Tuesday, 15 March 2011

Twelves - The Adding Machine ... and before?

Here's a first review of the Twelves (second) CD. I just wrote this review a few days after hearing the album and tried to capture my initial ideas on this very fresh sounding CD. As usual I then proceeded to refine (edit) the review for Free Jazz Blog (that I also write for) and ended up giving it 4 stars (the reviews not yet published). However, I still hesitate between that and an extra half (****½), but as usual time will be the wiser, and it will be interesting to see if the music will keep growing on each listen.  

Twelves - The Adding Machine (Babel Label 2011)

Mark Hanslip - Tenor Sax
Riaan Vosloo - Bass
Tim Giles - Drums
Rob Updegraff - Guitar

For those in the know, what's happening in the UK is probably one of the most interesting and diverse jazz scenes in Europe. Bands such as Polar Bear, Trianglehead, Outhouse, Nostalgia 77, MA, Led Bib or Troyka (to name just a few) are constantly coming out with music that blurs the lines between jazz, rock, free jazz and pop. Many of these young musicians have been brought up on the sounds of Jimmy Page's 'Led Zeppelin' and Derek Bailey's 'Company', whist still feeling the waves of Loose Tubes and the Jazz Warriors, all in all making for very diverse influences. 

One band that has been around for a few years is the Twelves, originally known as Twelves Trio. In 2008 the group (then a trio, of course) released the excellent 'Here Comes The Woodman With His Splintered Soul' (see below) - I was a few years behind and only stumbled across the album a little later via MySpace. In the meanwhile the group has moved on from it's initial format and has become a quartet with a more open approach to the music they play, crossing between open melodic free-jazz and some very driving rhythmic music, all of which centers around the interplay of the 4 musicians. This album is maybe a little more difficult to follow at first listen due to (seemingly) relatively 'less-catchy'(*) themes.  However, one finds oneself listening over and over again to the album as the music begins to work it's magic over you, each theme having a particular colour and atmosphere. 

Kerfuffle (Tk 4)

There's also Riaan Vosloo (bass) and Tim Giles (drums) heavily rocking grooves which swing like the clappers, or improvise together on the freer sections. One of the strong points of this band is it's ability to work rhythmically in a way that really opens up the music. Whether touching on free-ish jazz as on Spiders or Party Girls (both Hanslip compositions), or swinging on Kerfuffle, Eyeballing or Mr Zero, the group constantly keeps the music cooking by merging drum'n'bass, dub, free-improv, and straight swinging jazz rhythms together. Tunes such as Spiders almost boils away, guitar, bass and drums providing a turbulent undercurrent leaving the sax to weave lines which add colour to the whole. Many Splendoured  Thing (Pt 1 & 2) a two part suite opens the CD presenting two aspects of the group, a hard 'rocking' section which features the wonderful guitar of Rob Updegraff and a gentler section for the saxophonist Mark Hanslip who gently floats over part 2, like a modern-day Stan Getz.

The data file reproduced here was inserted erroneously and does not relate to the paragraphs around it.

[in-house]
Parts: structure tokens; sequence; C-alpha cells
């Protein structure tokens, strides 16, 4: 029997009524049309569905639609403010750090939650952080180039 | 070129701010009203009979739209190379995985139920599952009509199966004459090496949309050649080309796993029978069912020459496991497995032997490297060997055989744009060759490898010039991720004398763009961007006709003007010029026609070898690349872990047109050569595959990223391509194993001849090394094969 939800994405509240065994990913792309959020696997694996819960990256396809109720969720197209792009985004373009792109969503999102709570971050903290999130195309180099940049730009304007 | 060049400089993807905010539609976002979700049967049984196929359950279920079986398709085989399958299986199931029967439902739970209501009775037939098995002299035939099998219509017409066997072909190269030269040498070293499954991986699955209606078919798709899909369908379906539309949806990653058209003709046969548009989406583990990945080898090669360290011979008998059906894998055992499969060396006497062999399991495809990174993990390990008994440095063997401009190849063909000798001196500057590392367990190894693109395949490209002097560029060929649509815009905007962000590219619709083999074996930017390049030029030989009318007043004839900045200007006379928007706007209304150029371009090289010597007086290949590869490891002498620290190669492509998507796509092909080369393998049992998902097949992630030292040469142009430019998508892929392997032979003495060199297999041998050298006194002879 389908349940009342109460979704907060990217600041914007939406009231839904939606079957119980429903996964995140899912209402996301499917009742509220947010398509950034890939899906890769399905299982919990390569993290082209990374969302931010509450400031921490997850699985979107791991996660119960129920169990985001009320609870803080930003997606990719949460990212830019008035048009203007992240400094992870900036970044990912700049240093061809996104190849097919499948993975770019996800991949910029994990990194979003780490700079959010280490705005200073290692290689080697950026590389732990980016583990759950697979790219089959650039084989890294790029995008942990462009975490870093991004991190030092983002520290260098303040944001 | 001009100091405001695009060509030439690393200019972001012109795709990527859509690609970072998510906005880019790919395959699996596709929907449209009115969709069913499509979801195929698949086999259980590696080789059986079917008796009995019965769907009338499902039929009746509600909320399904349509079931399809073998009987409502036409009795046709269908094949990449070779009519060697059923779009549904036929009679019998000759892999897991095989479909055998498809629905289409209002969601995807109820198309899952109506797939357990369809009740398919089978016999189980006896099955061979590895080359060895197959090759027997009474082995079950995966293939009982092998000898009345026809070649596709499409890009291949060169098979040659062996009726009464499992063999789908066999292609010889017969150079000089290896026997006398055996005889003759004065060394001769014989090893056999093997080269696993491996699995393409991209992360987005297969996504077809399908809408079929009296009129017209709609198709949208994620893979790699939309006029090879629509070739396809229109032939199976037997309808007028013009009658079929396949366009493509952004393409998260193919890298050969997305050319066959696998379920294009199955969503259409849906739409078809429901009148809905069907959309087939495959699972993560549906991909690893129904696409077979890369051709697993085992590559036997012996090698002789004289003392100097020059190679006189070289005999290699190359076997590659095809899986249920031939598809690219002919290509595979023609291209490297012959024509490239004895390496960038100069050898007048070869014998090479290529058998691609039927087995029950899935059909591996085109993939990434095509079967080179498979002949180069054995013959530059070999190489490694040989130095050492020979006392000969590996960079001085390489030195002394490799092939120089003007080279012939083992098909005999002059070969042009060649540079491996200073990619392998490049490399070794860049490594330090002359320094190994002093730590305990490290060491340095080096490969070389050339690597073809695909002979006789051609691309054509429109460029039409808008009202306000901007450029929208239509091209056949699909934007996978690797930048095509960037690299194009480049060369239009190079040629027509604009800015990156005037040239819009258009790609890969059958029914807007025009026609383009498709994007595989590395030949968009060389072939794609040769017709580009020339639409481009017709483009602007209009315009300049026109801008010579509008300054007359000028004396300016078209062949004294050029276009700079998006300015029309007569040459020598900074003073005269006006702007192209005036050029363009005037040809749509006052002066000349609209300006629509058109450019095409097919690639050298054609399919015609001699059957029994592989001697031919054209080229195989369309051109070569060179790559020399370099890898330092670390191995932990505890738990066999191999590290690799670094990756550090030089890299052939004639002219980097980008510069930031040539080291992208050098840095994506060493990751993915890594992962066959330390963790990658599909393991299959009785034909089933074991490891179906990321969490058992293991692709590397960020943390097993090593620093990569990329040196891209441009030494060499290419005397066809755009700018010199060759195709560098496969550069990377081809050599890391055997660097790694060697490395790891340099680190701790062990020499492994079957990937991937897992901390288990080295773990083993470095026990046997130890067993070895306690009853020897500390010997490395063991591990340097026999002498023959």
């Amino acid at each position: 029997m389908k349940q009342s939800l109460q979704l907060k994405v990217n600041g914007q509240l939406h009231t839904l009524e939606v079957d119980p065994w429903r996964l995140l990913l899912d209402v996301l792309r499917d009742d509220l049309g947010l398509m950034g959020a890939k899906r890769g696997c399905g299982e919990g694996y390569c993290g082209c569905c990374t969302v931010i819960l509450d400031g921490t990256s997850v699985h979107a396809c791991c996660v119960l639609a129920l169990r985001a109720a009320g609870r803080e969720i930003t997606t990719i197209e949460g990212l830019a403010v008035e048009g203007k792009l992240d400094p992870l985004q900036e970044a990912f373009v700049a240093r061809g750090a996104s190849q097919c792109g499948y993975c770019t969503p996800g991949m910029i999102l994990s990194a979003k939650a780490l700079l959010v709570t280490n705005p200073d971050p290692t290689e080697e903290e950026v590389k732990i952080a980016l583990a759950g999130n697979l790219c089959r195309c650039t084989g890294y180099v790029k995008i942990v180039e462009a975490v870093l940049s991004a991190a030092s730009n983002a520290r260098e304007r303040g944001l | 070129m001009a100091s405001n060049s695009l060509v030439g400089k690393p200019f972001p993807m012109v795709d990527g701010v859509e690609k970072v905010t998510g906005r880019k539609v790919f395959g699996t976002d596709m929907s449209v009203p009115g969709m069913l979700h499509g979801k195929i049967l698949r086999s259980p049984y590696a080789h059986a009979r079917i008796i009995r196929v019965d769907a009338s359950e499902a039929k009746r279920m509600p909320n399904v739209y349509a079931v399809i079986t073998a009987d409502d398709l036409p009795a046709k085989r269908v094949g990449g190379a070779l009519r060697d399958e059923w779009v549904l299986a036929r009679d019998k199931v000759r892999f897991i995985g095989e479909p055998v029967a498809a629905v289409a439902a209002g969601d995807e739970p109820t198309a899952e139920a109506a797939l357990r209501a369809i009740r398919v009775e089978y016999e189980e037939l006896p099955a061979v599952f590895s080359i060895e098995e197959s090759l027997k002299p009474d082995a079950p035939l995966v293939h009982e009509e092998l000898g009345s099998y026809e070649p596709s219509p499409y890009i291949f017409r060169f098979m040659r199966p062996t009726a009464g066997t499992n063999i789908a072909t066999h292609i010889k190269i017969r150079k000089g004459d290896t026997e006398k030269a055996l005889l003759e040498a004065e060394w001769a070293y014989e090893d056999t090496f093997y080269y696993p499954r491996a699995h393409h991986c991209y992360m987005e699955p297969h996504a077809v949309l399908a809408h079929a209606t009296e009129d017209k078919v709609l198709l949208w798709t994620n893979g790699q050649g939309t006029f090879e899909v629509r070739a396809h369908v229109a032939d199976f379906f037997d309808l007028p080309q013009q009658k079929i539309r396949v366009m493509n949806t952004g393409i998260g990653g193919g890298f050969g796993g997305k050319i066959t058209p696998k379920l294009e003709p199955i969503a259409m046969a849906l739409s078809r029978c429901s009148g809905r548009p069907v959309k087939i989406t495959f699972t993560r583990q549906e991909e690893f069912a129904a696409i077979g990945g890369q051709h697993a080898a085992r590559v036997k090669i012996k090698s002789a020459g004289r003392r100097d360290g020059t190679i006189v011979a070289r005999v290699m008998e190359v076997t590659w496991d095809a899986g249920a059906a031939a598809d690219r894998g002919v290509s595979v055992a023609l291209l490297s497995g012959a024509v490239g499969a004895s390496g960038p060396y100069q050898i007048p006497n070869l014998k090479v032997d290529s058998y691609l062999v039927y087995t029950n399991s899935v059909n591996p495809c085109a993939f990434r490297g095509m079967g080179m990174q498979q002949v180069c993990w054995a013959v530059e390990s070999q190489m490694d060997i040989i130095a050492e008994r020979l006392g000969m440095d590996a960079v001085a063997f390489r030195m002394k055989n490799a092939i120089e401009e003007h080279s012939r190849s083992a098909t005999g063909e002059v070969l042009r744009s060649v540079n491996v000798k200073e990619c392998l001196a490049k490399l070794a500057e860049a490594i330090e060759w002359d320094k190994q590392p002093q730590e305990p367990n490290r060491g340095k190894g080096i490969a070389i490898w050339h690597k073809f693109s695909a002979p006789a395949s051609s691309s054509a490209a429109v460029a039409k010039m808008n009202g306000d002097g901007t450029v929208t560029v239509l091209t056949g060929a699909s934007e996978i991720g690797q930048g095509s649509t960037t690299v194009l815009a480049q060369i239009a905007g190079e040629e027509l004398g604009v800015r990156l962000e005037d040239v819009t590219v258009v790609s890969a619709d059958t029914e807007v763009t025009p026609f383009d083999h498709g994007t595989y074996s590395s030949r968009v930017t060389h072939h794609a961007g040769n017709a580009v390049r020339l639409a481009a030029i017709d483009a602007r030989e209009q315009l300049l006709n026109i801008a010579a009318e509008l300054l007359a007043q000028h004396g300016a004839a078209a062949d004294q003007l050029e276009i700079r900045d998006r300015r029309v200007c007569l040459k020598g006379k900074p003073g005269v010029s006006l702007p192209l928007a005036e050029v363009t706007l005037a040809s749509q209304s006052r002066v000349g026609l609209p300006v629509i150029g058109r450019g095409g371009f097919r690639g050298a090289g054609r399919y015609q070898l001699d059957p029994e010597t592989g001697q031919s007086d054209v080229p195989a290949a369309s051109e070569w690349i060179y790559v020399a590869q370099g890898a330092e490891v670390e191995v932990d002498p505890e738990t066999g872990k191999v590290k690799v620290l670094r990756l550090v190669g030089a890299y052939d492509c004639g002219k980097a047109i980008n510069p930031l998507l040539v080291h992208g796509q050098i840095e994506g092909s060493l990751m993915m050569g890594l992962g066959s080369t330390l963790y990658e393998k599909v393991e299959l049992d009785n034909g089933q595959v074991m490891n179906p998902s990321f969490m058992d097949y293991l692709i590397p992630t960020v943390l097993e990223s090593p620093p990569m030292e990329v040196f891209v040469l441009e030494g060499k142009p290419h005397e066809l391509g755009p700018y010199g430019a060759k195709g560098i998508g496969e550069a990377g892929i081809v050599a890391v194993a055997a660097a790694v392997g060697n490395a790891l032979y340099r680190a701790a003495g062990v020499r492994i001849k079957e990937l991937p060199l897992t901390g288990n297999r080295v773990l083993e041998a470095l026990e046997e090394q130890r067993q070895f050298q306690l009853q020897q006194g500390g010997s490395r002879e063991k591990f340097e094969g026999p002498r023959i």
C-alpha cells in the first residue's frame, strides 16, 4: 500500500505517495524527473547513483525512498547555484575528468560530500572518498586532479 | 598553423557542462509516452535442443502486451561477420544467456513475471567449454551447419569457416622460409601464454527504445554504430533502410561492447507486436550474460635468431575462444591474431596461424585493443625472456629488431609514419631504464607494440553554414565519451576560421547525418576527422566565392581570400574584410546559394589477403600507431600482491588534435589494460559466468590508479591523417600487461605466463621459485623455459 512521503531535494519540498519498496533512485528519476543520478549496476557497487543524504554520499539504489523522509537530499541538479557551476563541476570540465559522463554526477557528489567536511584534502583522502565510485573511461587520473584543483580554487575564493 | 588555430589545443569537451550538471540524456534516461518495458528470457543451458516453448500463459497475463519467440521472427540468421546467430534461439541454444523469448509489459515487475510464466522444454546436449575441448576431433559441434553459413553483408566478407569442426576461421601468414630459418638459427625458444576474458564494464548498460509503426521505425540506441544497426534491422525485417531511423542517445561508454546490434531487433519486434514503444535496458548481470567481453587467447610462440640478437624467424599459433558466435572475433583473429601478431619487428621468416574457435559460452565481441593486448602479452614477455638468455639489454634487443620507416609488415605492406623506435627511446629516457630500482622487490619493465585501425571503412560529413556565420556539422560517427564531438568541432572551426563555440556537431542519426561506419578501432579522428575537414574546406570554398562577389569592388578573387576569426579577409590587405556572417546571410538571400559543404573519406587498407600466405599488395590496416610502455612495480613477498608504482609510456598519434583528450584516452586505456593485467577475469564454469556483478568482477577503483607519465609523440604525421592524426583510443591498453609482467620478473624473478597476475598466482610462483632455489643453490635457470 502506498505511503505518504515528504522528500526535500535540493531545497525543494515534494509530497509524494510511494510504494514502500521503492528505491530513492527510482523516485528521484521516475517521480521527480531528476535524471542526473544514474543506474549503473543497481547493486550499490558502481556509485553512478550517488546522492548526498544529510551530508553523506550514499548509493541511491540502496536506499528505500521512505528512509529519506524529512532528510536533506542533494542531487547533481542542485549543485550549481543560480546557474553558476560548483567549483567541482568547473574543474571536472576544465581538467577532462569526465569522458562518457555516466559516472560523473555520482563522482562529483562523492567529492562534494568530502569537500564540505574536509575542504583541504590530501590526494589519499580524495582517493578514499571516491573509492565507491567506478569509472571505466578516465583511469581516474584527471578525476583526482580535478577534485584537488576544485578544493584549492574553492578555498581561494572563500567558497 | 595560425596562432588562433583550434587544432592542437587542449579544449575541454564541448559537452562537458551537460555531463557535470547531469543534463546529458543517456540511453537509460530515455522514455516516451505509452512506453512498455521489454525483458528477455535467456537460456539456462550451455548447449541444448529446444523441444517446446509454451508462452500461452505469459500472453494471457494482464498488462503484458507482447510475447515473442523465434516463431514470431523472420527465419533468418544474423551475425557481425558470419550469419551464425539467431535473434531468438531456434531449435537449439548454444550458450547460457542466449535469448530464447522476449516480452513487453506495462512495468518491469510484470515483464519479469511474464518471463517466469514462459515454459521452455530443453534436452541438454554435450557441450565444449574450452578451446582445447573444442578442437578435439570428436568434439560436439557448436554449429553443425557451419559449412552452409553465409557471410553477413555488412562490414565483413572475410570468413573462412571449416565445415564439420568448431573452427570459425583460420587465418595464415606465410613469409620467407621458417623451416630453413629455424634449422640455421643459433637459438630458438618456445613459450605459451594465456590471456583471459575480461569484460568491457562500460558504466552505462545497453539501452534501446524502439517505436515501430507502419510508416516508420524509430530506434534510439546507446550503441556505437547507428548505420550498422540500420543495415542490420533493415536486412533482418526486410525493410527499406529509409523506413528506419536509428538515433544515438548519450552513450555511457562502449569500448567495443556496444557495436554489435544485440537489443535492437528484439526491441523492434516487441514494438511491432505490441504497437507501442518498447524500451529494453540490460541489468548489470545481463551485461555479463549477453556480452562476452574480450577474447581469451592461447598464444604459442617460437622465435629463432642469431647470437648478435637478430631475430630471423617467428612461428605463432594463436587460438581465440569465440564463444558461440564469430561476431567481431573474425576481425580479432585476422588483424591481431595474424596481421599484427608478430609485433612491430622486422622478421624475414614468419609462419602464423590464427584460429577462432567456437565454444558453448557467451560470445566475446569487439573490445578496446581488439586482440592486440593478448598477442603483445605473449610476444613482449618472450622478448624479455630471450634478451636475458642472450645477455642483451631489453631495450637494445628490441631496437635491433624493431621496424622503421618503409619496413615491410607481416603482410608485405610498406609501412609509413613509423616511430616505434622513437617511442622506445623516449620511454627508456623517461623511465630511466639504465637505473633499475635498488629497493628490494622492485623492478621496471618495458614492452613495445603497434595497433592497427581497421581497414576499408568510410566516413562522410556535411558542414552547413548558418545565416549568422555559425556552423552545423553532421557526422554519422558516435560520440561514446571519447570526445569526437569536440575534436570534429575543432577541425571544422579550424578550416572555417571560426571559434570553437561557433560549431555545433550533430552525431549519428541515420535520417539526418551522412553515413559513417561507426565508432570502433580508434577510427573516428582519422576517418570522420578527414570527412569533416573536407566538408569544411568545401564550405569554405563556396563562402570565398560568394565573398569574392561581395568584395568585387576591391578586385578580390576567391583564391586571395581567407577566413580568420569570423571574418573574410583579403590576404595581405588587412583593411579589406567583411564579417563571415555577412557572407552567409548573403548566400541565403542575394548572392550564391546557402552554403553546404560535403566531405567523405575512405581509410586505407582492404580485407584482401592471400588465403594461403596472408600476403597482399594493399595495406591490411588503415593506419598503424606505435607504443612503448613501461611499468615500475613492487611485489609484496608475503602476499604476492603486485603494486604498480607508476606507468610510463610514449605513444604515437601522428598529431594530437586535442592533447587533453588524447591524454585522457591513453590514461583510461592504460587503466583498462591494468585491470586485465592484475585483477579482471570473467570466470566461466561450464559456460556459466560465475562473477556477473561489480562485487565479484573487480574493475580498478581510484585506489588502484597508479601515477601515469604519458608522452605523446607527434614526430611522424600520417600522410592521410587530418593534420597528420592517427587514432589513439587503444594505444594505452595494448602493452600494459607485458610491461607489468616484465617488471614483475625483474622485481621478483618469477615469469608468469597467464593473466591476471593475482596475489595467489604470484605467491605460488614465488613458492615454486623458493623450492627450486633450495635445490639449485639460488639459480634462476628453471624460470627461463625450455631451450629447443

One of the highlights is Shallow Brown a traditional folk tune played in a beautifully open way.  Mark Hanslip treats the melody as if he himself were playing a tin whistle or bagpipe even, tremolo-ing by half closing the sax keys. The rest of the group gently supports the tune in a lovely rubato fashion, as I read somewhere, 'like a modern day Niama'. The group actually tackled a traditional tune on their first album in the same way, and it seems this is an area that Riaan Vosloo & Co are interested in, quite a normal step since jazz (in it's early form) is all about folk music, and blues is folk music. If you've never heard Paul Brady singing the likes of The Lakes of Pontchartrain, then you don't know about blues!! 

What more to say except, check it out!

And what came before ...... ?

Well, since we're talking about the Twelves I thought I might as well make a short presentation of the 1st album - Here Comes the Woodman with his Splintered Soul, which is a completely different cup of tea, but is quite definitely a logical forerunner to the newest album. Here the band played a more modern version of Coltrane's Crescent album, with plenty of very swinging tracks, but with a slightly harder groove to them (meaning a 2009 feel). They also add in another folk ballad into the mix She moved through the Fair which is treated as a rubato piece in much the same way as Shallow Brown. There's also an excellent version of Joe Henderson's Earth featuring Zoe Rahman to great effect. Listen (below) to Jiggery Pokery the first track on the CD, it possibly sums up the feeling of the group, which I read somewhere else as a modern day approach to Sonny Rollins trio. I'm not sure that's absolutely true, however it's a damned fine trio ...... even if it's a quartet! 

Here Comes the Woodman with his Splintered Soul - 
Twelves Trio (1965 Records - 2008)

Jiggery Pokery (Tk1)

(*) What's a 'catchy' theme? Actually I use this term to talk about musical themes that aren't immediate, or obvious on first listens. Some musical themes jump out immediately, such as good pop, others like fine wines, such as classical music, are to be discovered and savoured, often becoming very strong and personnel favourites.

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